dtoa( binExp, fractBits, nSignificantBits );
    }

    /*
     * SECOND IMPORTANT CONSTRUCTOR: SINGLE
     */
    public FloatingDecimal( float f )
    {
	int	fBits = Float.floatToIntBits( f );
	int	fractBits;
	int	binExp;
	int	nSignificantBits;

	// discover and delete sign
	if ( (fBits&singleSignMask) != 0 ){
	    isNegative = true;
	    fBits ^= singleSignMask;
	} else {
	    isNegative = false;
	}
	// Begin to unpack
	// Discover obvious special cases of NaN and Infinity.
	binExp = (int)( (fBits&singleExpMask) >> singleExpShift );
	fractBits = fBits&singleFractMask;
	if ( binExp == (int)(singleExpMask>>singleExpShift) ) {
	    isExceptional = true;
	    if ( fractBits == 0L ){
		digits =  infinity;
	    } else {
		digits = notANumber;
		isNegative = false; // NaN has no sign!
	    }
	    nDigits = digits.length;
	    return;
	}
	isExceptional = false;
	// Finish unpacking
	// Normalize denormalized numbers.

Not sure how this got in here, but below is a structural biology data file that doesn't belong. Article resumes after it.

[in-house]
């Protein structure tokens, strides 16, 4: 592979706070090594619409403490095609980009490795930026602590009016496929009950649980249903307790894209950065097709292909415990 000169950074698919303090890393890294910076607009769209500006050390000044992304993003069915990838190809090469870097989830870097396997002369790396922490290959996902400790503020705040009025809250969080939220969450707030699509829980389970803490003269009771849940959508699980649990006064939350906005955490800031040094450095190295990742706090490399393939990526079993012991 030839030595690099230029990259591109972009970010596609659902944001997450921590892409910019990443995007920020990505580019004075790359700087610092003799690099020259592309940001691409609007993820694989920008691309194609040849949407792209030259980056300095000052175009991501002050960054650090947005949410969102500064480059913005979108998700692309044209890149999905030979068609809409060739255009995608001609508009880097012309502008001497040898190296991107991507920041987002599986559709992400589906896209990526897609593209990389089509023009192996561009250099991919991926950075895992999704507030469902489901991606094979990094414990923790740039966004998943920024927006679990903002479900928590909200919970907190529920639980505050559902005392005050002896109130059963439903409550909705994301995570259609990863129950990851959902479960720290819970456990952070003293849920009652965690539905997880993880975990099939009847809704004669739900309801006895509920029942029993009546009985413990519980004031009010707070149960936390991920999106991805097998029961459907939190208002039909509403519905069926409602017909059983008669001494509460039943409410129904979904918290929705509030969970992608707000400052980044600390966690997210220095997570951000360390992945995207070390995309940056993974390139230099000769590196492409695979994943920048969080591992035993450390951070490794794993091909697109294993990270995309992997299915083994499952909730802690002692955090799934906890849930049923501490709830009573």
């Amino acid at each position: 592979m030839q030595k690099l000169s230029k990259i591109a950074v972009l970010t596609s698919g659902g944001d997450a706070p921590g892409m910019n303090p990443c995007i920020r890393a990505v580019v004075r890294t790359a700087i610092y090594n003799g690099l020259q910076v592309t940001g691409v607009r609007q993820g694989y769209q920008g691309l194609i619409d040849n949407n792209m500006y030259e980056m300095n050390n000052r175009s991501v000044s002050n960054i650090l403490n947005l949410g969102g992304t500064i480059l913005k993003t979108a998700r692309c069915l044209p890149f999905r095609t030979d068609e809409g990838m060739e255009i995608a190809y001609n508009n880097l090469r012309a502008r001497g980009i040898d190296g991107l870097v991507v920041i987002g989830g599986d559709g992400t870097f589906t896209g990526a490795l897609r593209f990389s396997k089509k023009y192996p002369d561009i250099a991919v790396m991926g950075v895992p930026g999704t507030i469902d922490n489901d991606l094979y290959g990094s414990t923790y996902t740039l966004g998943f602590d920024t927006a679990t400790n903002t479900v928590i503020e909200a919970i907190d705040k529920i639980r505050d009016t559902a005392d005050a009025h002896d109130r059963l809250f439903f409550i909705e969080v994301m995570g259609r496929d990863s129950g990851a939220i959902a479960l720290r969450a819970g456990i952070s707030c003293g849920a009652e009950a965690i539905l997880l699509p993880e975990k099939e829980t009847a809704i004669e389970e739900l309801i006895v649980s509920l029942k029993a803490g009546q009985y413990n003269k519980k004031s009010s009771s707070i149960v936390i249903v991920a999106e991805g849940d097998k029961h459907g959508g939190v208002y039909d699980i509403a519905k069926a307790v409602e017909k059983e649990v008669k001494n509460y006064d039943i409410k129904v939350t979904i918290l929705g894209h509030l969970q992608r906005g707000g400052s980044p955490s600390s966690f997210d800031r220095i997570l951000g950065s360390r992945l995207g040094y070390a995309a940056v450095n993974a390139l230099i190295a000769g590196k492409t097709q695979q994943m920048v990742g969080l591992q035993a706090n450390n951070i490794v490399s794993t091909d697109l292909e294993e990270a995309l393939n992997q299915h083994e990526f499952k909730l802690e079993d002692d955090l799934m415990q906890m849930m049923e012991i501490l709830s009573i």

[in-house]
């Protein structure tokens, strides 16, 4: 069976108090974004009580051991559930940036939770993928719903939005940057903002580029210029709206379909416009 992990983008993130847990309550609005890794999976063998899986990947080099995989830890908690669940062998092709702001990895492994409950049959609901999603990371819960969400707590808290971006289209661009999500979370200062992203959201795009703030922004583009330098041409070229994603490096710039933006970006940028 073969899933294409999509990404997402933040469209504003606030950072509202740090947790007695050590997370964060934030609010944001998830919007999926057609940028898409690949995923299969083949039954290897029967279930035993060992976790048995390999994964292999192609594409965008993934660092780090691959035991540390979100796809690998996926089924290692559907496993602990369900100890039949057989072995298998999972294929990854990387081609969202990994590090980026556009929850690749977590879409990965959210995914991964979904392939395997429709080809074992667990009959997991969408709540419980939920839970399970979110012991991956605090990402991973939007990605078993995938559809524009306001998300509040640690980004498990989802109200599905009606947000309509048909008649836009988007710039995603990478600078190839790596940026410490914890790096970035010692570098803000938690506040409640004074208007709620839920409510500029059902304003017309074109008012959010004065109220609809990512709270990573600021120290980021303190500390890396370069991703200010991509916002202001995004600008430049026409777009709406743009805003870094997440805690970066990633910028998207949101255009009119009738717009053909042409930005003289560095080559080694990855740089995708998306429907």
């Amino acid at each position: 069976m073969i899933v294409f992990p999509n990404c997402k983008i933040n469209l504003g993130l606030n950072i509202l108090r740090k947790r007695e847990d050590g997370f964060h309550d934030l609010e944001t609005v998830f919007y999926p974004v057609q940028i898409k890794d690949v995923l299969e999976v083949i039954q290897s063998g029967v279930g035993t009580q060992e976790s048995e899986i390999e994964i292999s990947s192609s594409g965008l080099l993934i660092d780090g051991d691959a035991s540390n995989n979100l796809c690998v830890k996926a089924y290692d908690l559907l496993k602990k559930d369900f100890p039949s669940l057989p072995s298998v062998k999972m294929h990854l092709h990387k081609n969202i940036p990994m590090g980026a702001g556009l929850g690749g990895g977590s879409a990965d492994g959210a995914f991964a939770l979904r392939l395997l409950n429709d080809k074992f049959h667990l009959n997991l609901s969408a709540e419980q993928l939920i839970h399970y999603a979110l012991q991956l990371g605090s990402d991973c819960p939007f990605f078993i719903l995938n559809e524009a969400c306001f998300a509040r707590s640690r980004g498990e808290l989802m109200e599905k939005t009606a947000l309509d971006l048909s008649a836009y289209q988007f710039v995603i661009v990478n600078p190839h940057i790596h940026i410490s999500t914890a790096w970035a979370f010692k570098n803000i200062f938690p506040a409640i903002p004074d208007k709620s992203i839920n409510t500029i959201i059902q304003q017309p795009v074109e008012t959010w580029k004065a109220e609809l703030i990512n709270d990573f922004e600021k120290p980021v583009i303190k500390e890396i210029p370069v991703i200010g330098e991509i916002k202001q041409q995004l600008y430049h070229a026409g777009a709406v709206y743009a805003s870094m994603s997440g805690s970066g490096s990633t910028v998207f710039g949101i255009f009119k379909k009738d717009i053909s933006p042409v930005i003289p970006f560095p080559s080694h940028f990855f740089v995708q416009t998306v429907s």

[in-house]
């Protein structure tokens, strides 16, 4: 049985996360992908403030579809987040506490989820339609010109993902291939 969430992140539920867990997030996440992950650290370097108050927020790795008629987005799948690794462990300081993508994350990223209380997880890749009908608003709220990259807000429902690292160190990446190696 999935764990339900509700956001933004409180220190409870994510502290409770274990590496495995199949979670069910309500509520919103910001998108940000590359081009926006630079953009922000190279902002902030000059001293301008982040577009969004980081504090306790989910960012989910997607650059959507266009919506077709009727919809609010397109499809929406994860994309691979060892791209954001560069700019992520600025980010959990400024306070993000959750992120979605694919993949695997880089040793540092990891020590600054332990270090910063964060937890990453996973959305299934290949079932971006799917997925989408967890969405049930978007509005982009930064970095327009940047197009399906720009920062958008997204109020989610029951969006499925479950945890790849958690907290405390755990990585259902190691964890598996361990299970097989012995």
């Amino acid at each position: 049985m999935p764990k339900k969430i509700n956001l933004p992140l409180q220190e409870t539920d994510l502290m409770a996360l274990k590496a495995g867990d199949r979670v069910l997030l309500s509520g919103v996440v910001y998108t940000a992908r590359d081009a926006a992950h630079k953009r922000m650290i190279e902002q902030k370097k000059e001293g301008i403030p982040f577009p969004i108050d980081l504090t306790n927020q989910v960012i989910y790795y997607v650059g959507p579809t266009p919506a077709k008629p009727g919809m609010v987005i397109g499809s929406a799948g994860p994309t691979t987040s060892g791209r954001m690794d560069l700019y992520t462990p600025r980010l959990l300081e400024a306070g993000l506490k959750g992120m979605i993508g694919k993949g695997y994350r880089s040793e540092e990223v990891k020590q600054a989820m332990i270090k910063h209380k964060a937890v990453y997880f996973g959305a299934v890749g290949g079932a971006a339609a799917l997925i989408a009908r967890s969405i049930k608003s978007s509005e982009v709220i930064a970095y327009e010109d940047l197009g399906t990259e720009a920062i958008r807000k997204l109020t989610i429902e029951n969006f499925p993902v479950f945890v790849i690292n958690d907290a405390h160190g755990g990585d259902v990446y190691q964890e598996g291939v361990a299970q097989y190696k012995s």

// Insert assumed high-order bit for normalized numbers.
	// Subtract exponent bias.
	if ( binExp == 0 ){
	    if ( fractBits == 0 ){
		// not a denorm, just a 0!
		decExponent = 0;
		digits = zero;
		nDigits = 1;
		return;
	    }
	    while ( (fractBits&singleFractHOB) == 0 ){
		fractBits <<= 1;
		binExp -= 1;
	    }
	    nSignificantBits = singleExpShift + binExp; // recall binExp is  - shift count.
	    binExp += 1;
	} else {
	    fractBits |= singleFractHOB;
	    nSignificantBits = singleExpShift+1;
	}
	binExp -= singleExpBias;
	// call the routine that actually does all the hard work.
	dtoa( binExp, ((long)fractBits)<<(expShift-singleExpShift), nSignificantBits );
    }

    private void
    dtoa( int binExp, long fractBits, int nSignificantBits )
    {
	int	nFractBits; // number of significant bits of fractBits;
	int	nTinyBits;  // number of these to the right of the point.
	int	decExp;

	// Examine number. Determine if it is an easy case,
	// which we can do pretty trivially using float/long conversion,
	// or whether we must do real work.
	nFractBits = countBits( fractBits );
	nTinyBits = Math.max( 0, nFractBits - binExp - 1 );